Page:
[seyv thuh weev]
Since time immemorial, India has prided itself in its vast wealth of ancient painting styles. In that regard, it would be nothing less than sacrilege to leave out kalamkari from the list.
Ancient and ethereal, this painting technique is one of the country’s most prized finds in the art realm. Kalamkari, as a word, is derived from the Hindi term “kalam”, meaning pen, and “kari”, which roughly means work.
Kalamkari can be divided into two types—Machilipatnam (hand-block printed kalamkari) and Srikalahasti (hand-painted kalamkari), of which the latter involves a dreamy sense of precision.
Steeped in mythology, this art form flourished in Andhra Pradesh, and is as old as humanity itself. In earlier times many would go around the village narrating mythological stories (such as the Ramayan and Mahabharat) to neighbors. The storytelling gradually shifted, taking on a more visual narrative, where villagers started pouring out these stories on canvas or cloth. Hand- painted kalamkari also alludes to a term called “pattachitra”, where “patta” means cloth and “chitra” means picture, together denoting imagery produced on cloth. Right from the Vijayanagara kingdom and the Mughals to the British, many dynasties and rulers have been besotted with kalamkari, whose charm sustains even today.
Srikalahasti Kalamkari encompasses hand painting using natural dyes on fabric. The technique presumably borrows its name from the Srikalahasti district in Andhra Pradesh, where it is practiced widely. It is hardly surprising that the art form boasts its own GI (Geographical Indication) tag. Srikalahasti kalamkari depicts scenes, characters and messages from Hindu epics, and motifs of flowers, animals, and birds. Given the intricacy and detail attached to the technique, it follows a serpentine series of 23 steps. First and foremost, the fabric is treated with cow dung and bleach, later being immersed in raw milk, which prevents the dyes from running at the time of painting. It is also soaked in a solution of kadukkai, i.e. myrobalan nuts, which help to keep the dyes fixed onto the fabric. The cloth is then washed (most authentically, in the cold and running waters of Swarnamukhi river) and put out to dry in the sun. Once it is dried, it is adorned with drawings, using a pen made of tamarind wood and bamboo. These drawings are later filled in with colors obtained from natural dyes. Black is obtained from a mixture of water, jaggery and iron scraps, red from madder, yellow from pomegranate peels, blue from indigo, and so on. These colors include hues of mustard, beige, brown, black, olive green and other colors of the earth. It is said that an authentic kalamkari fabric is washed close to 20 times (before and after the painting), and carries the faint smell of raw milk until the very end of its shelf life.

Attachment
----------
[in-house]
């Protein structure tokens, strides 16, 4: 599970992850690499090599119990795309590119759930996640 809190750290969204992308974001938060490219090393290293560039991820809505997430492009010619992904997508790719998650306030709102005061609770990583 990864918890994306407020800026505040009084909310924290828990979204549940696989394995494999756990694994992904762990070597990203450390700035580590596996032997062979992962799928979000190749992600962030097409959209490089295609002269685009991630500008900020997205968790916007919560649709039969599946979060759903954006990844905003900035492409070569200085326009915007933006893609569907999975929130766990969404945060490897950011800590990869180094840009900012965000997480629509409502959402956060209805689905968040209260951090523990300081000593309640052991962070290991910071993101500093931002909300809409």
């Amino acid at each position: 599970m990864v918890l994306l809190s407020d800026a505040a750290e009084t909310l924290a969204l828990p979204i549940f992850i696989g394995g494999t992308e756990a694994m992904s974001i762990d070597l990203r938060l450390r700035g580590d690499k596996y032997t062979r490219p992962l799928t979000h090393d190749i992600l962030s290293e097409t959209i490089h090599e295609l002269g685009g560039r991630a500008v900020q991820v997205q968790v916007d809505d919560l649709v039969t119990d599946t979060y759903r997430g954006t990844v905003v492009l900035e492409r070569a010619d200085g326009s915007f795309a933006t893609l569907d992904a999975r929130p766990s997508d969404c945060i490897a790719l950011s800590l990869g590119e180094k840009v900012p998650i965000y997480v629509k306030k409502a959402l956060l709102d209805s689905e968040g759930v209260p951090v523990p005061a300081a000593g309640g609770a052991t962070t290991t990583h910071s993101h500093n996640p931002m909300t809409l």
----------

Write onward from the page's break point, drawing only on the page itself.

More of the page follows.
Recently though, the advent of machine-made kalamkari prints has dominated the market. Owing to this, the hand-painted kalamkari has been losing its popularity and getting lost in all the fabricated noise. Machine-made kalamkari are starting to increasingly resemble original ones in look and feel, which deceives the eye of many. However, there are groups of artisans, designers, educators, and activists who are working to revive the true kalamkari, with a separate organization named DWARKA (Development of Weavers and Rural Artisans in Kalamkari Art) being formed for this.
When human hands and heart work in tandem, that is grace in the making. Handwoven cloth has beauty and grace that is significant.